Plight of Father Stan Swamy, Gautam Navlakha exposes inhuman living conditions of elderly prisoners in India
Insufficient medical care and unhealthy conditions make elderly inmates dependent on fellow inmates and prison officers for care and daily chores.
On 14 December, Gautam Navlakha finally received new pair of spectacles. Navlakha, a 70 years old civil rights activist accused in the 2018 Bhima Koregaon violence case, urgently required new pair as his spectacles got stolen in the prison. However, on 5 December prison authorities refused to receive the new pair of spectacles sent by his family.
Last month, in a similar incident Father Stan Swamy, an accused in the same case, had to wait for 22 days to receive a sipper in the prison. Father Swamy, an 83 years old tribal rights activist, is suffering from Parkinson’s disease and requires a sipper or a straw to drink as he has trouble holding the tumbler. Due to his health condition, Father Swamy also requires assistance for his daily chores including eating, bathing and washing clothes. In absence of institutional caregivers in the prison, he is entirely dependent on help from other inmates.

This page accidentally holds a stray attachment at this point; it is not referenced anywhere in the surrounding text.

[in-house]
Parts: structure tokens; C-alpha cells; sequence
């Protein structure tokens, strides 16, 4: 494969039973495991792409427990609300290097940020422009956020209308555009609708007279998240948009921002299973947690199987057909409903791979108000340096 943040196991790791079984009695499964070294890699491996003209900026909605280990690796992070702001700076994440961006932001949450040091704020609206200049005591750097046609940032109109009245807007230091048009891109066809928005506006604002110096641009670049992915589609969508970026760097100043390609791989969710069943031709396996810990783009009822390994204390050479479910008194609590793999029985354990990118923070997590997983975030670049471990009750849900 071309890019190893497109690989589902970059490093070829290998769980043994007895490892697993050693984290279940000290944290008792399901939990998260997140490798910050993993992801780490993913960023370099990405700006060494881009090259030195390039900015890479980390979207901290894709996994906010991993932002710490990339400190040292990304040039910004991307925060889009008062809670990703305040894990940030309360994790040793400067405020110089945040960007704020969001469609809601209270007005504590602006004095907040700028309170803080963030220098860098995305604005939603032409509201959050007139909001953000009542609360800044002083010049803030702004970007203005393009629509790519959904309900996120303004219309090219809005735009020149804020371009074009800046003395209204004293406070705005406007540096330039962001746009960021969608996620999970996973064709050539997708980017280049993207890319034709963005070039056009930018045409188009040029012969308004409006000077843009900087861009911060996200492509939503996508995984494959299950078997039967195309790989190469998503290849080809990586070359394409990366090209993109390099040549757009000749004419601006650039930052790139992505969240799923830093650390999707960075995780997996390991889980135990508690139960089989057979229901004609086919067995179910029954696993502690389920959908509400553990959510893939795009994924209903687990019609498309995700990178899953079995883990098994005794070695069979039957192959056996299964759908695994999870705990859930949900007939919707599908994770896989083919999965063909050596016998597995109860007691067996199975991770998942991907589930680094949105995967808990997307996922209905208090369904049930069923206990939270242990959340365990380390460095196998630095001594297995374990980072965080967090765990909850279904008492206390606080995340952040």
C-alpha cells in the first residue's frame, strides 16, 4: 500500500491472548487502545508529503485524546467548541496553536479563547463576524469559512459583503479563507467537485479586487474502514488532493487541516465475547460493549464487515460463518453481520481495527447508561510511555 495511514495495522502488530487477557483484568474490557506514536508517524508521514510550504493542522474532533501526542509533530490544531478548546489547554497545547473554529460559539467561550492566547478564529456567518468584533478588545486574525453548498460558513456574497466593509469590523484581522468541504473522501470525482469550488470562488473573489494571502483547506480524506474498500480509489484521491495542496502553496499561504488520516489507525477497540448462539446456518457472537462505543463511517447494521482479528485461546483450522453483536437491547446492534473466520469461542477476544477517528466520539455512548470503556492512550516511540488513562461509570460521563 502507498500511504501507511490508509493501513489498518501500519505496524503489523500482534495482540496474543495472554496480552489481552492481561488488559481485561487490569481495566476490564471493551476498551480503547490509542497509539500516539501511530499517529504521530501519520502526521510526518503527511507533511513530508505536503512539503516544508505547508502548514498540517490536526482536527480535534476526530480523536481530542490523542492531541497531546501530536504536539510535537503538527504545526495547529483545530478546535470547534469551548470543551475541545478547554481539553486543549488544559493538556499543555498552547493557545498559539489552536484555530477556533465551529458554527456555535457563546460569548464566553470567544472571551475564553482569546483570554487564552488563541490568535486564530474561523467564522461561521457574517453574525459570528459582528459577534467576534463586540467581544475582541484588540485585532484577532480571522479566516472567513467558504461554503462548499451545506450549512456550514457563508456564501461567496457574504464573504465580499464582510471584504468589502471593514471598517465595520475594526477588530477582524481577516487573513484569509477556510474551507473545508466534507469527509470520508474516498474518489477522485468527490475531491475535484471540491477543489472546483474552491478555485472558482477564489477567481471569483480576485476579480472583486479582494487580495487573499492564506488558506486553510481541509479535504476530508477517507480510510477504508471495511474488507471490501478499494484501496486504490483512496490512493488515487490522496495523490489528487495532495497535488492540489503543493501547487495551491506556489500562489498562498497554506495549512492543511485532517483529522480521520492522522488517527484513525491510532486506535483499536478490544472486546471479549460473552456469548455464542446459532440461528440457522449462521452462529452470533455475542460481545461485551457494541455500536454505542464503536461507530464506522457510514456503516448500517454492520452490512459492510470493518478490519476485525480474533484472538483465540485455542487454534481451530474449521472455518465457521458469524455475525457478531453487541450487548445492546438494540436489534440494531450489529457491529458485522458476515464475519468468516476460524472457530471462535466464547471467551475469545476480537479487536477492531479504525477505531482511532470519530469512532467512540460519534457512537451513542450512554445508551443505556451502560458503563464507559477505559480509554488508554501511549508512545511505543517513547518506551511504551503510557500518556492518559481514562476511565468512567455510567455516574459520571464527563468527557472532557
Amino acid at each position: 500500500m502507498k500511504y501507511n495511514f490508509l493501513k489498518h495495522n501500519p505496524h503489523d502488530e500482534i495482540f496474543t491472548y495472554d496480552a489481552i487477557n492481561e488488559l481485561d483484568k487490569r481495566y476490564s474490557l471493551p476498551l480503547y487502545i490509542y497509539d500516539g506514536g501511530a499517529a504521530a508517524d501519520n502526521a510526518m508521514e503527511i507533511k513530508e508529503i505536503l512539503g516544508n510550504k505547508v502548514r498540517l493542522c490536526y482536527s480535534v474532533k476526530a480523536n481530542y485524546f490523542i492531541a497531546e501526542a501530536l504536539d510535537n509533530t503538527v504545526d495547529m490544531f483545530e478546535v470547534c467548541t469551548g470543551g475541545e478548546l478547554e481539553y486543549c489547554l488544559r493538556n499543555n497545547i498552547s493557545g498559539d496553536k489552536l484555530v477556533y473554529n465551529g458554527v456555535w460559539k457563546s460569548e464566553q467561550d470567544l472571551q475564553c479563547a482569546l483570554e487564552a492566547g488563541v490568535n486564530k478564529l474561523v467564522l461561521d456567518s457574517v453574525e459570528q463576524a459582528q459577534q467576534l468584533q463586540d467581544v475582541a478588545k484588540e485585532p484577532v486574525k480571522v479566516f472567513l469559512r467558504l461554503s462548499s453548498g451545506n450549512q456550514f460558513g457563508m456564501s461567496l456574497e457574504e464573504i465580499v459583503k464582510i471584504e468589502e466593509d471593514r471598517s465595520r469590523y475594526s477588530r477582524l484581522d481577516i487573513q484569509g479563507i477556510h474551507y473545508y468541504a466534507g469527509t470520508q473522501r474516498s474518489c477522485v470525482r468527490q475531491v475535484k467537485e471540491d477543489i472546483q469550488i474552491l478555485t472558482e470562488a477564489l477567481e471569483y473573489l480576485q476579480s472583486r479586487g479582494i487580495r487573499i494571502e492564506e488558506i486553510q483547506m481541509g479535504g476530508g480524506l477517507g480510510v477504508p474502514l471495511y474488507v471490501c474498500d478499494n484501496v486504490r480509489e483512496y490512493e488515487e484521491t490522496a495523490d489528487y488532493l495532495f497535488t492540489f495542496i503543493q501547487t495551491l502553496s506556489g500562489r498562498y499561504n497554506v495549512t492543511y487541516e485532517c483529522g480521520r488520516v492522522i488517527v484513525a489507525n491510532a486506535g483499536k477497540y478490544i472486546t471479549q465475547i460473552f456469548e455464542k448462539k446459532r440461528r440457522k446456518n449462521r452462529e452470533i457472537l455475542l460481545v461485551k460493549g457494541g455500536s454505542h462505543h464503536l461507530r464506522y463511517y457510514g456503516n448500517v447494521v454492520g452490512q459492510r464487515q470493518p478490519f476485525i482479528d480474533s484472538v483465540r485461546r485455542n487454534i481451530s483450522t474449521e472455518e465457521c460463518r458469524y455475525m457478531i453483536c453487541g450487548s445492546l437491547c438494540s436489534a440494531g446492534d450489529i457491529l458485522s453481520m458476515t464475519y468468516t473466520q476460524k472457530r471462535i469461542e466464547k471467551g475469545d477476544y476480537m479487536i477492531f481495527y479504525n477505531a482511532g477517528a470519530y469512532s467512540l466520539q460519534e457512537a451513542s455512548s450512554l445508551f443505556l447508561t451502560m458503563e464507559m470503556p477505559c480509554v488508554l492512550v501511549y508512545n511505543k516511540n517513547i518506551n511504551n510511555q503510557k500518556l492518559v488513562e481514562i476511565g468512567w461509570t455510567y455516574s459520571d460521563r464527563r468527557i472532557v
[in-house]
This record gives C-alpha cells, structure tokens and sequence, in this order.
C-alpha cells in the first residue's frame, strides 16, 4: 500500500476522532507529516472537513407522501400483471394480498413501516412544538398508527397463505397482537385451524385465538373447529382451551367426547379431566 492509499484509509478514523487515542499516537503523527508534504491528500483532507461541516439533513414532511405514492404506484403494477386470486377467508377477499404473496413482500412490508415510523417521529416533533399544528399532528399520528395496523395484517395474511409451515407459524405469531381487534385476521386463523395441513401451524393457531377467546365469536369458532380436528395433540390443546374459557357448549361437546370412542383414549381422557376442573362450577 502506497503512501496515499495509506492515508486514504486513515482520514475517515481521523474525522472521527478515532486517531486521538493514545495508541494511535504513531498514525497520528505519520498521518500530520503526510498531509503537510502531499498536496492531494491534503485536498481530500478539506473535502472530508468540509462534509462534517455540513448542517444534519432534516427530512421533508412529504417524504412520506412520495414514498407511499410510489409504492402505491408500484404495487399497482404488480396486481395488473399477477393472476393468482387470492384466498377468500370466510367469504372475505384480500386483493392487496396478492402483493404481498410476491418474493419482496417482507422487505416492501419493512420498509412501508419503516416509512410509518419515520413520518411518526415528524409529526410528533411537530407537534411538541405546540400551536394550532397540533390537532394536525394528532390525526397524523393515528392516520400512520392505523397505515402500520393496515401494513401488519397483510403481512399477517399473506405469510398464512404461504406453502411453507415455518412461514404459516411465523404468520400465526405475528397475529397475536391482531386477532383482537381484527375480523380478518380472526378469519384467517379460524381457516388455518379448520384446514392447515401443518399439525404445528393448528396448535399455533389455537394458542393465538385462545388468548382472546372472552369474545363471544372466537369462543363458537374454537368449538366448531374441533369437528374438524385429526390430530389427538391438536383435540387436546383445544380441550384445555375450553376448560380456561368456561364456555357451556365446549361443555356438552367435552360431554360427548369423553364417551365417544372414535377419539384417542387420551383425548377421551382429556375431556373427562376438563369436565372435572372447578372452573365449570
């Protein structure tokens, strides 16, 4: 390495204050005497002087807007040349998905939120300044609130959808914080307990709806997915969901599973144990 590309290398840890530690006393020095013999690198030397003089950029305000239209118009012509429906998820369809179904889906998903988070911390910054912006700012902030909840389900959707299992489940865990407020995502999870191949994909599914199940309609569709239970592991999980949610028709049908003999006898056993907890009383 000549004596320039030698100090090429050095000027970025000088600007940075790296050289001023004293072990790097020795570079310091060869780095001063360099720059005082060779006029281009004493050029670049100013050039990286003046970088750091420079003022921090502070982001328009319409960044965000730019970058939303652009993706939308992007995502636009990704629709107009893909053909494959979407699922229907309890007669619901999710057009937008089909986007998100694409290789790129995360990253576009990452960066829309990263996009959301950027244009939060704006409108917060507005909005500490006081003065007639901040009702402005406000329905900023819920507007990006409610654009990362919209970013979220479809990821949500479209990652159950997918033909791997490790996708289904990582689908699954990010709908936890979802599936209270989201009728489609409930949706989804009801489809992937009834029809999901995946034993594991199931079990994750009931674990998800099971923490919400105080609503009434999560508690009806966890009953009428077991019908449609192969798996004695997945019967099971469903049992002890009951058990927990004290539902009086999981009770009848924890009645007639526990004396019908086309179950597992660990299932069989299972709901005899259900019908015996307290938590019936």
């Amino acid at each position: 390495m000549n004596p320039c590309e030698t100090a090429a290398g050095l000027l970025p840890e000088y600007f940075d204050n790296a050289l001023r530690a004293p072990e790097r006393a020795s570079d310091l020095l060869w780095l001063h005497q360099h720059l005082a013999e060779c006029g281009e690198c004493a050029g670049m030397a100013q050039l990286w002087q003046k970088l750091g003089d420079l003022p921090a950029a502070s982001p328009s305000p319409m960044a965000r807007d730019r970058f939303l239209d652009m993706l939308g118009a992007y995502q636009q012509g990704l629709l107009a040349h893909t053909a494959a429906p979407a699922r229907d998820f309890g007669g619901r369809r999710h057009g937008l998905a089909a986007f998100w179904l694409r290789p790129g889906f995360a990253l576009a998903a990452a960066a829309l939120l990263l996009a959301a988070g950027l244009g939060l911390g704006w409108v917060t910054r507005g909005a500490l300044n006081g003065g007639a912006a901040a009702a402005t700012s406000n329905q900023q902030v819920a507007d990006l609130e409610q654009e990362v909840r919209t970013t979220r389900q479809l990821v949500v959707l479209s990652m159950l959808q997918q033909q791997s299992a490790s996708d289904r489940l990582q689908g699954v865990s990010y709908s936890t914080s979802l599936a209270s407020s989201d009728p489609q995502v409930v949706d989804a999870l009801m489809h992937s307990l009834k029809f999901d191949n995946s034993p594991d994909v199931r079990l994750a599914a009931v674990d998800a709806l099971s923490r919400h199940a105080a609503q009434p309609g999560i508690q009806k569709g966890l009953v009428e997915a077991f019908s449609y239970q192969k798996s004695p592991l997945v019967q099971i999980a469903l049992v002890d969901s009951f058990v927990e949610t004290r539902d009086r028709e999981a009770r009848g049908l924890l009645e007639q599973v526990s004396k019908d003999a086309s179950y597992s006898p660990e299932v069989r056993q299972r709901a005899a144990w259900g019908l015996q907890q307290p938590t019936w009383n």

Earlier, in 2015, Professor GN Saibaba, a paralysis patient arrested for Maoist links, faced similar hardships. Despite his ailment, Saibaba was locked up in the infamous “Anda” cells, a colloquial term for egg-shaped high-security prison cells that are poorly ventilated, with little space for movement. Later, considering his condition, a sessions court ordered Nagpur Central Prison to provide him with assistants, western commode, and a disabled-friendly bed.